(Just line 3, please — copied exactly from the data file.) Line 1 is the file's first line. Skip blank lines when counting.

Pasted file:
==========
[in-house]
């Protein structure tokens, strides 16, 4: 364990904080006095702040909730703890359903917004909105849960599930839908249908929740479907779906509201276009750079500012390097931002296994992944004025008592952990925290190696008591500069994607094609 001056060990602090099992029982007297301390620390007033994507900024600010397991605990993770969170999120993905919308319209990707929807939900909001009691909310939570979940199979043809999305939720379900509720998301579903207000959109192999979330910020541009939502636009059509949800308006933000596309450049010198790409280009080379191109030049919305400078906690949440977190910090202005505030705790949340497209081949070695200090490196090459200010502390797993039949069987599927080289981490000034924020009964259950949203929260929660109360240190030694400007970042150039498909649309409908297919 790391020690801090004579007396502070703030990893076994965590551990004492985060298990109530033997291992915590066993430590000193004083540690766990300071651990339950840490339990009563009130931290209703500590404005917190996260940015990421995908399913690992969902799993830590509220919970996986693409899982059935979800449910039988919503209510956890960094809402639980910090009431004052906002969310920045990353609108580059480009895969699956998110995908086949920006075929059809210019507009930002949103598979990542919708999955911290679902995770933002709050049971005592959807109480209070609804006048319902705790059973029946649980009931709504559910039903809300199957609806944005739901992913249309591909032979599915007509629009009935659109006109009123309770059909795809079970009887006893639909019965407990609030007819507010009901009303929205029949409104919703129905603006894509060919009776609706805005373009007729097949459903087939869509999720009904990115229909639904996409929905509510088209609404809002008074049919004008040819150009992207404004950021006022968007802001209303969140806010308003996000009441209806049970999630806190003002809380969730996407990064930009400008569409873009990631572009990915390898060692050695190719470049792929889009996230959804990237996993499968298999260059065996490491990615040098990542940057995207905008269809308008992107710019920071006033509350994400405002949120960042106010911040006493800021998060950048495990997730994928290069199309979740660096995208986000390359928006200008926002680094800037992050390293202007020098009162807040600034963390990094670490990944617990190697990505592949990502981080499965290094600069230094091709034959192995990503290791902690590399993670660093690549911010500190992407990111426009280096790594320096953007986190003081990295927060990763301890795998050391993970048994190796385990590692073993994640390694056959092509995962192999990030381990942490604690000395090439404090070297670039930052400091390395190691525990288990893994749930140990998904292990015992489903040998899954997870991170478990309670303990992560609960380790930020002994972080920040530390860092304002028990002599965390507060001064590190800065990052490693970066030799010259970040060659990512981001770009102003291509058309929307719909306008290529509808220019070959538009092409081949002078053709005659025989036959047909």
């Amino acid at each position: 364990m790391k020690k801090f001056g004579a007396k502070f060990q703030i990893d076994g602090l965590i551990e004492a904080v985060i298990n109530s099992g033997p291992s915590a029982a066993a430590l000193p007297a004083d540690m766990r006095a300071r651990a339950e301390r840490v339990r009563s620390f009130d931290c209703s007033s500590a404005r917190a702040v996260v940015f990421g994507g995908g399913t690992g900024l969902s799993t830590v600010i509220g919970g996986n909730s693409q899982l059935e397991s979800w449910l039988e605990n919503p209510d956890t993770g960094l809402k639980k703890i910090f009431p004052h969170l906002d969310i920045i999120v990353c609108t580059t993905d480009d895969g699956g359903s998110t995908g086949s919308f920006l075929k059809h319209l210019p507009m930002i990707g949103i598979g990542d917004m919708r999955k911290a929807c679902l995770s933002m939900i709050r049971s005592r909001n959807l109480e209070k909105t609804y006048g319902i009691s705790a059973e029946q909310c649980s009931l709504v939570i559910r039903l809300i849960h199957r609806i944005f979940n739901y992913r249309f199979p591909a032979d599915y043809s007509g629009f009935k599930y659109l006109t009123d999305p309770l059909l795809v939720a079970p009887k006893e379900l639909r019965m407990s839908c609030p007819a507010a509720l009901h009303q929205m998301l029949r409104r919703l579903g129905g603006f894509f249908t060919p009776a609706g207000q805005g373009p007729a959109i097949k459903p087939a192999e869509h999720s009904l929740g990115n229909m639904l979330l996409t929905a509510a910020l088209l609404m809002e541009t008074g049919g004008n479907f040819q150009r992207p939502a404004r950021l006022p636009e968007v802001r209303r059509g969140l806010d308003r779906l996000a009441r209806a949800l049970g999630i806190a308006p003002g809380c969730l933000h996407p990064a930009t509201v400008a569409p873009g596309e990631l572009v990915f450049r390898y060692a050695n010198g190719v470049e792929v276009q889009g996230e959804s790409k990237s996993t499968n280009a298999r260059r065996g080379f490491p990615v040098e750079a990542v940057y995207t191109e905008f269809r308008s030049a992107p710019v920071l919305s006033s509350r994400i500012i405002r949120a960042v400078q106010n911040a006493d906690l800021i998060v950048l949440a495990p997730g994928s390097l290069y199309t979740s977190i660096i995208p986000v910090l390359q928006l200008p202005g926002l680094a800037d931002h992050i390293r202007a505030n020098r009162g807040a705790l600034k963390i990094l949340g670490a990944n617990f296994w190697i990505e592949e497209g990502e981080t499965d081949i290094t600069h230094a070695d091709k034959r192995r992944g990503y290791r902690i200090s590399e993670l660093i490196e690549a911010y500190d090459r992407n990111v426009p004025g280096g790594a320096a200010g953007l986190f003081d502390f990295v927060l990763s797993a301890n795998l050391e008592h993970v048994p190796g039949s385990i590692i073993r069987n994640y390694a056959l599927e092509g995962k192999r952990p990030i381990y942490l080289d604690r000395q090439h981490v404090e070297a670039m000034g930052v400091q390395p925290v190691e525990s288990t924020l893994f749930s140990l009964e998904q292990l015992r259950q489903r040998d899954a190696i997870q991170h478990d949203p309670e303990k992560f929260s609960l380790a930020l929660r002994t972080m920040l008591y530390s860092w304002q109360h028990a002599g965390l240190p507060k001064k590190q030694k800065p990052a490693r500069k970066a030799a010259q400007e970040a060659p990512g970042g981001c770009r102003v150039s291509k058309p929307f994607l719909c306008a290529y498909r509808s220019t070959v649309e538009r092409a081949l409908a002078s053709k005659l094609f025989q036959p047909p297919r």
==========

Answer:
């Amino acid at each position: 364990m790391k020690k801090f001056g004579a007396k502070f060990q703030i990893d076994g602090l965590i551990e004492a904080v985060i298990n109530s099992g033997p291992s915590a029982a066993a430590l000193p007297a004083d540690m766990r006095a300071r651990a339950e301390r840490v339990r009563s620390f009130d931290c209703s007033s500590a404005r917190a702040v996260v940015f990421g994507g995908g399913t690992g900024l969902s799993t830590v600010i509220g919970g996986n909730s693409q899982l059935e397991s979800w449910l039988e605990n919503p209510d956890t993770g960094l809402k639980k703890i910090f009431p004052h969170l906002d969310i920045i999120v990353c609108t580059t993905d480009d895969g699956g359903s998110t995908g086949s919308f920006l075929k059809h319209l210019p507009m930002i990707g949103i598979g990542d917004m919708r999955k911290a929807c679902l995770s933002m939900i709050r049971s005592r909001n959807l109480e209070k909105t609804y006048g319902i009691s705790a059973e029946q909310c649980s009931l709504v939570i559910r039903l809300i849960h199957r609806i944005f979940n739901y992913r249309f199979p591909a032979d599915y043809s007509g629009f009935k599930y659109l006109t009123d999305p309770l059909l795809v939720a079970p009887k006893e379900l639909r019965m407990s839908c609030p007819a507010a509720l009901h009303q929205m998301l029949r409104r919703l579903g129905g603006f894509f249908t060919p009776a609706g207000q805005g373009p007729a959109i097949k459903p087939a192999e869509h999720s009904l929740g990115n229909m639904l979330l996409t929905a509510a910020l088209l609404m809002e541009t008074g049919g004008n479907f040819q150009r992207p939502a404004r950021l006022p636009e968007v802001r209303r059509g969140l806010d308003r779906l996000a009441r209806a949800l049970g999630i806190a308006p003002g809380c969730l933000h996407p990064a930009t509201v400008a569409p873009g596309e990631l572009v990915f450049r390898y060692a050695n010198g190719v470049e792929v276009q889009g996230e959804s790409k990237s996993t499968n280009a298999r260059r065996g080379f490491p990615v040098e750079a990542v940057y995207t191109e905008f269809r308008s030049a992107p710019v920071l919305s006033s509350r994400i500012i405002r949120a960042v400078q106010n911040a006493d906690l800021i998060v950048l949440a495990p997730g994928s390097l290069y199309t979740s977190i660096i995208p986000v910090l390359q928006l200008p202005g926002l680094a800037d931002h992050i390293r202007a505030n020098r009162g807040a705790l600034k963390i990094l949340g670490a990944n617990f296994w190697i990505e592949e497209g990502e981080t499965d081949i290094t600069h230094a070695d091709k034959r192995r992944g990503y290791r902690i200090s590399e993670l660093i490196e690549a911010y500190d090459r992407n990111v426009p004025g280096g790594a320096a200010g953007l986190f003081d502390f990295v927060l990763s797993a301890n795998l050391e008592h993970v048994p190796g039949s385990i590692i073993r069987n994640y390694a056959l599927e092509g995962k192999r952990p990030i381990y942490l080289d604690r000395q090439h981490v404090e070297a670039m000034g930052v400091q390395p925290v190691e525990s288990t924020l893994f749930s140990l009964e998904q292990l015992r259950q489903r040998d899954a190696i997870q991170h478990d949203p309670e303990k992560f929260s609960l380790a930020l929660r002994t972080m920040l008591y530390s860092w304002q109360h028990a002599g965390l240190p507060k001064k590190q030694k800065p990052a490693r500069k970066a030799a010259q400007e970040a060659p990512g970042g981001c770009r102003v150039s291509k058309p929307f994607l719909c306008a290529y498909r509808s220019t070959v649309e538009r092409a081949l409908a002078s053709k005659l094609f025989q036959p047909p297919r």